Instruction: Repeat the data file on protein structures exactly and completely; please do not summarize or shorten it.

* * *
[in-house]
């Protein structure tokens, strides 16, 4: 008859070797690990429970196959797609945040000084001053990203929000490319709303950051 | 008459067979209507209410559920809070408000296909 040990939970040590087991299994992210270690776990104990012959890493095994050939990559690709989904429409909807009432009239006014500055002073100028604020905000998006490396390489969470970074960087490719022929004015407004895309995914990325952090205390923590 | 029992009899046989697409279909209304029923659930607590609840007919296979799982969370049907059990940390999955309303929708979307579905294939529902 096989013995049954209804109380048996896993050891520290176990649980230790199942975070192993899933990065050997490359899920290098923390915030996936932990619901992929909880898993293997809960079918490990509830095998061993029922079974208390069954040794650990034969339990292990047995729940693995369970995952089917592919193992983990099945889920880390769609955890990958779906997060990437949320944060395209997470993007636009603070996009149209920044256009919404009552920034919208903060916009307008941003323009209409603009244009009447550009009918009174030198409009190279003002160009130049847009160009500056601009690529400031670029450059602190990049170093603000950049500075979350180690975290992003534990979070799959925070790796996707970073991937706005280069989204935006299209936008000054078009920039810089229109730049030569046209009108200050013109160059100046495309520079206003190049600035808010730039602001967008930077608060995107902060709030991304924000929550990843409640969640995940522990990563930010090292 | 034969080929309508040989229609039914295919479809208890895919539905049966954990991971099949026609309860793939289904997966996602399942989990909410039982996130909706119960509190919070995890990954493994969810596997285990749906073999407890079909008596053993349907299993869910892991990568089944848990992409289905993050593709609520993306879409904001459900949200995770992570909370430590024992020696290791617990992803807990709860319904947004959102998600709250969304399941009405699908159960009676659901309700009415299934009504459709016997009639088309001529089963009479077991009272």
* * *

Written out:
[in-house]
């Protein structure tokens, strides 16, 4: 008859070797690990429970196959797609945040000084001053990203929000490319709303950051 | 008459067979209507209410559920809070408000296909 040990939970040590087991299994992210270690776990104990012959890493095994050939990559690709989904429409909807009432009239006014500055002073100028604020905000998006490396390489969470970074960087490719022929004015407004895309995914990325952090205390923590 | 029992009899046989697409279909209304029923659930607590609840007919296979799982969370049907059990940390999955309303929708979307579905294939529902 096989013995049954209804109380048996896993050891520290176990649980230790199942975070192993899933990065050997490359899920290098923390915030996936932990619901992929909880898993293997809960079918490990509830095998061993029922079974208390069954040794650990034969339990292990047995729940693995369970995952089917592919193992983990099945889920880390769609955890990958779906997060990437949320944060395209997470993007636009603070996009149209920044256009919404009552920034919208903060916009307008941003323009209409603009244009009447550009009918009174030198409009190279003002160009130049847009160009500056601009690529400031670029450059602190990049170093603000950049500075979350180690975290992003534990979070799959925070790796996707970073991937706005280069989204935006299209936008000054078009920039810089229109730049030569046209009108200050013109160059100046495309520079206003190049600035808010730039602001967008930077608060995107902060709030991304924000929550990843409640969640995940522990990563930010090292 | 034969080929309508040989229609039914295919479809208890895919539905049966954990991971099949026609309860793939289904997966996602399942989990909410039982996130909706119960509190919070995890990954493994969810596997285990749906073999407890079909008596053993349907299993869910892991990568089944848990992409289905993050593709609520993306879409904001459900949200995770992570909370430590024992020696290791617990992803807990709860319904947004959102998600709250969304399941009405699908159960009676659901309700009415299934009504459709016997009639088309001529089963009479077991009272």